Omer Hacohen was one of eight soldiers who joined Taglit-Birthright Israel: Hillel trip bus 1058 in January 2013. Omer and her fellow soldiers were part of a Mifgash (Hebrew for encounter), which occurs on every Taglit-Birthright Israel: Hillel trip. The Mifgash soldiers join a bus as participants for at least five days of each trip in order for the U.S. students to get to know some Israeli peers personally.
Pictured: Omer Hacohen, on right, shares a camel ride with a friend on their Taglit-Birthright Israel: Hillel trip.
My name is Omer Hacohen and I'm an Israeli soldier.
I am 20 years old and have been living in Tel Aviv my whole life. I'm going to be released from the Army in about a week, and just two weeks ago, I had the most amazing experience of my entire life.
Since the moment I was drafted, I knew I wanted to be on a Taglit-Birthright Israel: Hillel trip, not only for the trip itself, but for the adventure of meeting a new group of people that weren't even from Israel. I insisted on going, and finally got in. I was so thrilled! I thought it would be really fun and wanted to take a break from everything.
The moment I stepped on that bus, I knew: something amazing has just begun. The Americans clapped and cheered for each of us (we were eight soldiers), and we immediately blended in the group. The next five days were all about getting to know each other, our shared Jewish heritage and Israel.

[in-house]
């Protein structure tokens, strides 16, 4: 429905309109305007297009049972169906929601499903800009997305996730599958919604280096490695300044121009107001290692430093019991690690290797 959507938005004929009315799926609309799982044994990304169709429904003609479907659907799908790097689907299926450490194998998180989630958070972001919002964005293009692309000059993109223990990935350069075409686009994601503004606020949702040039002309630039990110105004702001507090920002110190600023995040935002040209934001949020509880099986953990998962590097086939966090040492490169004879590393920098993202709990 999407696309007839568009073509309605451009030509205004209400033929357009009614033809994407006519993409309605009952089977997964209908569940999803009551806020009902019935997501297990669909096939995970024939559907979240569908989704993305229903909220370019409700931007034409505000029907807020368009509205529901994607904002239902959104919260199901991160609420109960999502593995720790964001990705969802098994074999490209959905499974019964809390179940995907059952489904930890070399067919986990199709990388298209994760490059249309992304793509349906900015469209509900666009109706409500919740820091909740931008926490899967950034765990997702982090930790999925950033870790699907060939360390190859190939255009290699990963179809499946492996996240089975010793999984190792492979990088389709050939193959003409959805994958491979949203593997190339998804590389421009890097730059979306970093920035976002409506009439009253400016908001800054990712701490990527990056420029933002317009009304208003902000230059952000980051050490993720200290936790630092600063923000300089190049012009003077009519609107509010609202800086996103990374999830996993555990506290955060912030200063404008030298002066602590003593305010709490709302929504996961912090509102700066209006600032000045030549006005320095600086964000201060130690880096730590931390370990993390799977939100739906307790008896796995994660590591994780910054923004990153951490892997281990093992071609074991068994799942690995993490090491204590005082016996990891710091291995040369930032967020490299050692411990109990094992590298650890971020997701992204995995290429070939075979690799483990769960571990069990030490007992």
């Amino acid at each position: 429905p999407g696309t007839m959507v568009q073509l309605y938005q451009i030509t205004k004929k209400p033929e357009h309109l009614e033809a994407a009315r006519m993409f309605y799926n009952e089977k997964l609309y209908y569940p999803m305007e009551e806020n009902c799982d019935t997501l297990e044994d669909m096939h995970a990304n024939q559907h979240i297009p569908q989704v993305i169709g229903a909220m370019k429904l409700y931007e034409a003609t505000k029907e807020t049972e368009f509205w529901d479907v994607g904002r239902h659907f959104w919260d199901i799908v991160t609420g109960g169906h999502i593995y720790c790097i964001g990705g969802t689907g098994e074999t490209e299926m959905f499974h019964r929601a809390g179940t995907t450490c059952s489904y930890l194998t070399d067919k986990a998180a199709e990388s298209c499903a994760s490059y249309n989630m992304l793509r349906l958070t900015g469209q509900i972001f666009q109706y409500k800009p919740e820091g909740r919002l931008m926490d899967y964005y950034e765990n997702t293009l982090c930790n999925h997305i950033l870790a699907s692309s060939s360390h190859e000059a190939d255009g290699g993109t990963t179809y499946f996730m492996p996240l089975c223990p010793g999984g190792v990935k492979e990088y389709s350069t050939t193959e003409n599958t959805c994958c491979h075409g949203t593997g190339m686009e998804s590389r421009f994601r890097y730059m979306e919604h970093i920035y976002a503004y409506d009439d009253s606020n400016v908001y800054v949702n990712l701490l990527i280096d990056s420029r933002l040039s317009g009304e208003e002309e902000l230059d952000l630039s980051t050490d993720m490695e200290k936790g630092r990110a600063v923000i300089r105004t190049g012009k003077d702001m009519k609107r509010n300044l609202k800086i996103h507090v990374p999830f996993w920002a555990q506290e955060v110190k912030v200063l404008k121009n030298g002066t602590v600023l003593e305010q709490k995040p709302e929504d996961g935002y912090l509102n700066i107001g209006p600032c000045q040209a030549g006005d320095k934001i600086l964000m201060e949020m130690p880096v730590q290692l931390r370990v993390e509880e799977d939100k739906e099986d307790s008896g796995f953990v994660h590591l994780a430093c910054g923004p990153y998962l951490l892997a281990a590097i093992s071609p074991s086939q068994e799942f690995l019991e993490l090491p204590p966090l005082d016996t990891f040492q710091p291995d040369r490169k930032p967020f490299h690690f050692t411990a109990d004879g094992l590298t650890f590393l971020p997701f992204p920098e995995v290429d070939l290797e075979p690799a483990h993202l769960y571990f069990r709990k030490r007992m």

Although I have lived in Israel almost all my life, with the exception of a little two-year break in Tulsa, OK, I rediscovered my country and my Judaism.
For the first time in my life, I actually felt like part of something, of a group, of a trip that was more than just a trip. The Taglit-Birthright Israel: Hillel trip gave me the power to be who I am and to shine for five days. I cannot even explain what a spiritual adventure this was for me. At the end of those five days, I felt like the people I had only just met were my best friends, that they knew me so well. We still keep in touch every day.
I came to Taglit-Birthright Israel thinking, “I am so different from these Americans! They don't know what it's like to live in a country that has so many controversies, to be a soldier in the army, and to be an Israeli.” But I don’t think that anymore. It's true we weren't raised the same or lived the same lives, but we have so much in common that we can get through the barriers- with Skype!
When we got to the Western Wall, I thanked whoever was out there that let me have this life-changing trip.
I still feel the same way and I would recommend this to anyone who ever wanted to feel special- even for just five days.